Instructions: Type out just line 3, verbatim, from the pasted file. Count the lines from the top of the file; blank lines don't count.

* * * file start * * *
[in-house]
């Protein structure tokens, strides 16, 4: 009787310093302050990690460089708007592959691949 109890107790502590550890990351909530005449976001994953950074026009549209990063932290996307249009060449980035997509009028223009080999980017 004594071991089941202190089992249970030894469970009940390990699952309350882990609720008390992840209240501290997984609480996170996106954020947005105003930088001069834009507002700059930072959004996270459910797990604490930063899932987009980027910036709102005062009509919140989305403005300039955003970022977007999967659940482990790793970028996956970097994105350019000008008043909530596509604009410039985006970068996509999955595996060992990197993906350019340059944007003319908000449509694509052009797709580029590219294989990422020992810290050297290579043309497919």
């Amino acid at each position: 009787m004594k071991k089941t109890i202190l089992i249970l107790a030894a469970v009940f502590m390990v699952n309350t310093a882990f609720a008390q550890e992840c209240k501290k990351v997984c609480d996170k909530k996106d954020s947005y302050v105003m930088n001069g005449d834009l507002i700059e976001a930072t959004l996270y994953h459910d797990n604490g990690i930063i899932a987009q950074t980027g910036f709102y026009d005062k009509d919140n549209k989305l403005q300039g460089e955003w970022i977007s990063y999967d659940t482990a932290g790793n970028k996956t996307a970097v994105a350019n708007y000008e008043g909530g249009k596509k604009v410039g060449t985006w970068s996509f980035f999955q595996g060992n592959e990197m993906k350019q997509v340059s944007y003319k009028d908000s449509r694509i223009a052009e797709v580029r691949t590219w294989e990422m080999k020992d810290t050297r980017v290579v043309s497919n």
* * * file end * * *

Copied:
């Amino acid at each position: 009787m004594k071991k089941t109890i202190l089992i249970l107790a030894a469970v009940f502590m390990v699952n309350t310093a882990f609720a008390q550890e992840c209240k501290k990351v997984c609480d996170k909530k996106d954020s947005y302050v105003m930088n001069g005449d834009l507002i700059e976001a930072t959004l996270y994953h459910d797990n604490g990690i930063i899932a987009q950074t980027g910036f709102y026009d005062k009509d919140n549209k989305l403005q300039g460089e955003w970022i977007s990063y999967d659940t482990a932290g790793n970028k996956t996307a970097v994105a350019n708007y000008e008043g909530g249009k596509k604009v410039g060449t985006w970068s996509f980035f999955q595996g060992n592959e990197m993906k350019q997509v340059s944007y003319k009028d908000s449509r694509i223009a052009e797709v580029r691949t590219w294989e990422m080999k020992d810290t050297r980017v290579v043309s497919n």